At times I think I am a better angler when I am watching our clients rather than actually fishing myself, or to put it another way, it’s often easier said than done - yep, it’s another example of me fishing like a tit and doing exactly the opposite of what I have advised other anglers to do. I will explain.
So Mark and I are fishing a stunning bit of reef on Sunday morning. There’s a few fish around, the conditions are spot on albeit I could do with it not being so bright, Mark’s landed a couple of bass, and on guess what lure? OK, too easy, yep, the 6’’ OSP DoLive Stick. I know I keep banging on about this soft plastic, but I genuinely believe that if there are bass around then they are going to nail it. You might well have a few lures yourself that just give you so much confidence when you’ve got one one, and I think that is so much of the point here - confidence. Anyway, I digress. Henry and some piss poor angling……………….
I think Mark’s on three bass now, and apart from one gentle little tap I haven’t caught anything so far, but then out of the blue I get one of those wonderfully unmissable hits when the bass just smashes my DoLive Stick and impales itself. All I have to do is tighten up, land the fish, and then tell myself what mighty fine angling I just did.
So I’ve landed a fish, and now my adrenaline levels are through the roof. I love just being where we are fishing, the water is that beautiful shade of fizzed up greeny blue, I am literally shivering with pleasure at fishing with what I think is quite possibly the out and out best “regular” casting weight lure rod I have come across, there’s a 6’’ DoLive Stick on the end, and yep, I am feeling nice and confident. There doesn’t seem to be a heap of fish around, but I just so enjoy that direct kind of touchy feely fishing with weightless soft plastics that any kind of interest is enough for me. But of course I’d love another bass or two.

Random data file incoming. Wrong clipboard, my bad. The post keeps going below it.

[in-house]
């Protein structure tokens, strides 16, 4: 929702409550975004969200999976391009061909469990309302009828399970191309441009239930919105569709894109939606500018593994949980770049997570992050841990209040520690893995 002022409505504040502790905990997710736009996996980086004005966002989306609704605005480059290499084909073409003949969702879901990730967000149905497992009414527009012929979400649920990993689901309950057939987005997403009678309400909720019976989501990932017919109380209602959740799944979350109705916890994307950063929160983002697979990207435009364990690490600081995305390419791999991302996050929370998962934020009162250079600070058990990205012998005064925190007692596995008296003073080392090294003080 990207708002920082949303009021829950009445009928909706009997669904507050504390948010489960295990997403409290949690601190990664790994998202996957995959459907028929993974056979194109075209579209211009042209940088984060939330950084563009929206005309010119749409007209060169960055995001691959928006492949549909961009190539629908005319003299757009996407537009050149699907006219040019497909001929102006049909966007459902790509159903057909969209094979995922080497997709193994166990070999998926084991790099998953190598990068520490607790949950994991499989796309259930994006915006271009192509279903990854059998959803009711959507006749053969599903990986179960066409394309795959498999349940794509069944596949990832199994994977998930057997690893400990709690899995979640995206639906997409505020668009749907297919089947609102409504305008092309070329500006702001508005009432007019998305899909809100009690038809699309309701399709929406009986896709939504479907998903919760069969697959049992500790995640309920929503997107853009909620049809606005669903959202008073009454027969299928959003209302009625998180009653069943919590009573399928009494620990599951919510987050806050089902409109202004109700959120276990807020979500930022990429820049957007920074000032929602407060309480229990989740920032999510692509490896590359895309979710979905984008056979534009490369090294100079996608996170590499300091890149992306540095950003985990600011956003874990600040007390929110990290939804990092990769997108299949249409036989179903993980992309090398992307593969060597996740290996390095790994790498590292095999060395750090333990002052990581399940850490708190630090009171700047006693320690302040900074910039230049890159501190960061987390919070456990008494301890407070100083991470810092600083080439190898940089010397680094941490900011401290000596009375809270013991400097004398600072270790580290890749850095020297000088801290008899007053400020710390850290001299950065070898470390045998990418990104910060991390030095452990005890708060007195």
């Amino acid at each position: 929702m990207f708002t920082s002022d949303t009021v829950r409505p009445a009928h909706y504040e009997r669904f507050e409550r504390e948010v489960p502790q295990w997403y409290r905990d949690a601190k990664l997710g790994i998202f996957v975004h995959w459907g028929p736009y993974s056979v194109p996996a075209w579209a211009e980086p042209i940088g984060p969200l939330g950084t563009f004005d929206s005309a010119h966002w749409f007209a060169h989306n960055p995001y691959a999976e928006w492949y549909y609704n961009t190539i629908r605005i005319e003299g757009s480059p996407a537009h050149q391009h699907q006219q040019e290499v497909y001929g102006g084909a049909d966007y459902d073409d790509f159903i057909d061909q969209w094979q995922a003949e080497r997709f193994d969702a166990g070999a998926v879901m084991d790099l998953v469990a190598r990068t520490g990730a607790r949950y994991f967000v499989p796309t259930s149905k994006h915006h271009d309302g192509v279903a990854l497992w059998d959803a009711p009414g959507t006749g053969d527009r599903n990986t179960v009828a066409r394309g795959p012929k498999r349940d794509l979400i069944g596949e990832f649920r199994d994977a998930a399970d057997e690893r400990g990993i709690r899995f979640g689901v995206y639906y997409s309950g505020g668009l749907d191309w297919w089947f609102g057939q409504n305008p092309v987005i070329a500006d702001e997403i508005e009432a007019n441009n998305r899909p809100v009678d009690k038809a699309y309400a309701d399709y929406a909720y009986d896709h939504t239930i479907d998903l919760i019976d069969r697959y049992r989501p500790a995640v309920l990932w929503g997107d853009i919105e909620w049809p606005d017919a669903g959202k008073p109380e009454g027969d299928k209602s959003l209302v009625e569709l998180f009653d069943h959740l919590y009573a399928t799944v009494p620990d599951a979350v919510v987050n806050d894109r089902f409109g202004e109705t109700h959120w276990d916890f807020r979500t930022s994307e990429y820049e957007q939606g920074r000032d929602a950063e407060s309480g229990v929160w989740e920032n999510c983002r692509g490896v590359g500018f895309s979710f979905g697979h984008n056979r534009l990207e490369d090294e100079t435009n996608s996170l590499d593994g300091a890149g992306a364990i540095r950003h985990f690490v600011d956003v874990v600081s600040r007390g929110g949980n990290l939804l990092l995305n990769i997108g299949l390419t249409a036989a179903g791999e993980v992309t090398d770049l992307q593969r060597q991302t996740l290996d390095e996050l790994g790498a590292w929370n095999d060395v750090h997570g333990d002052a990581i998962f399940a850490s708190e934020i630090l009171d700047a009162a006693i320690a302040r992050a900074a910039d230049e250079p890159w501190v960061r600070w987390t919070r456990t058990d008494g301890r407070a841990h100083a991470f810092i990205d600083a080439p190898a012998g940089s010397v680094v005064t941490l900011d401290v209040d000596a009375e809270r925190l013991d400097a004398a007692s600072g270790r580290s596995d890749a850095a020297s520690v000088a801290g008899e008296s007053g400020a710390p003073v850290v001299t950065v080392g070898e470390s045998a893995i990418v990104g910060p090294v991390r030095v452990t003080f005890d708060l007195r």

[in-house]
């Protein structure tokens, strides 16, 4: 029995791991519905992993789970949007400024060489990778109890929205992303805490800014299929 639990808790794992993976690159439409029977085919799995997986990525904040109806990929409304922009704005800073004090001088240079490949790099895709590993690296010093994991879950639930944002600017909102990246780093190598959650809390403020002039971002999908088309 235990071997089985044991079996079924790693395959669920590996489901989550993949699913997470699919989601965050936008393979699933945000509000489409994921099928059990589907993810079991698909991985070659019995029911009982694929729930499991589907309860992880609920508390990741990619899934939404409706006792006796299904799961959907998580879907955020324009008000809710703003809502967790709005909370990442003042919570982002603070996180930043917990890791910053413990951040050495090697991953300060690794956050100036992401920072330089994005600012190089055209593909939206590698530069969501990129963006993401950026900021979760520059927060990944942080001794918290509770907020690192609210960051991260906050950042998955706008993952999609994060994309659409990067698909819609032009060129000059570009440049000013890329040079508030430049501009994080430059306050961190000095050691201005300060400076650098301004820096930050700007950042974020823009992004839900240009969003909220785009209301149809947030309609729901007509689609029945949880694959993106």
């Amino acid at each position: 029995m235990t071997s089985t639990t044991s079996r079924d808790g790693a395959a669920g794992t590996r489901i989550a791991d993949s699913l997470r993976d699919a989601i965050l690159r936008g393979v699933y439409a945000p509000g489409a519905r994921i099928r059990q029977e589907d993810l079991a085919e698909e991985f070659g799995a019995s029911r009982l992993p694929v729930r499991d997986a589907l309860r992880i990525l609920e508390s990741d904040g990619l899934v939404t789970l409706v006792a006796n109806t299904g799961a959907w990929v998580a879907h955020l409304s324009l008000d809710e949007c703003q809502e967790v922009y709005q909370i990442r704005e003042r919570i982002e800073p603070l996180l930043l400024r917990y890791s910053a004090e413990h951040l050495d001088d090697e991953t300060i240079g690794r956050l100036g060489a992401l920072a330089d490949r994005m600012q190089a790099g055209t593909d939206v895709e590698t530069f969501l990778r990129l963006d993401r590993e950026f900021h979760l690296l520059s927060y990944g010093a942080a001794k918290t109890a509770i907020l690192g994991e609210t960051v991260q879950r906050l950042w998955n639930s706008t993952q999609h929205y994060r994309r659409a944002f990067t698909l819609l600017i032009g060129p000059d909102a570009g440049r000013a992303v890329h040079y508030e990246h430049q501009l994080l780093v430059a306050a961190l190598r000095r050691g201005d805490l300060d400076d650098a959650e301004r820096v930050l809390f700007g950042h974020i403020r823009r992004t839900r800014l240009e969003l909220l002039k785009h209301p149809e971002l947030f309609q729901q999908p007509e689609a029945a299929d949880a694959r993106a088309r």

Now if there is one thing that I speak to our clients about over in Ireland when they are fishing with lures like these DoLive Sticks, it’s to try and control yourself as a person to be able to react properly to a hit. Obviously it’s no worries when a bass nails you good and proper and you couldn’t miss the fish if you tried, but there are plenty of times when you get a gentle tap, and this is when I try to get across to our clients that they need to almost ignore it, keep on fishing the lure, and nine times out of ten they will get a properly hard, strikeable hit in a second or two - i.e. whatever you do, don’t strike that a gentle tap, because you are going to miss the fish. I can’t tell you how much of a thrill it is to then watch one of your clients do exactly the right thing and nail a bass or two - as per here for example.
As I said at the top of this blog post, it’s often easier said than done though! I get one of those lovely little taps that is just asking for me to carry on fishing the lure and then strike the next properly hard hit, but oh no, that would be far too accomplished. The little demon that resides in my head and controls the tackle tart urges within me also sometimes jumps up and makes me fish like a serious tit at times, and this is one of those occasions when he decides to take over. That gentle little tap, and then what do I do? Damn right, I strike the living hell out of it and miss the bass about as perfectly as you could hope for. None of that waiting for the proper hit to come. Oh no, sod that, why don’t I just remove what the bass obviously wants to eat from the entire equation and leave the sodding fish wondering where on earth it’s food just went. Now that’s some serious angling! On the way home I fess up to Mark about my episode of piss poor angling and then I start looking for a spare tree branch to give myself a damn good thrashing a la Basil Fawlty. Mark didn’t laugh at my ineptitude at all!
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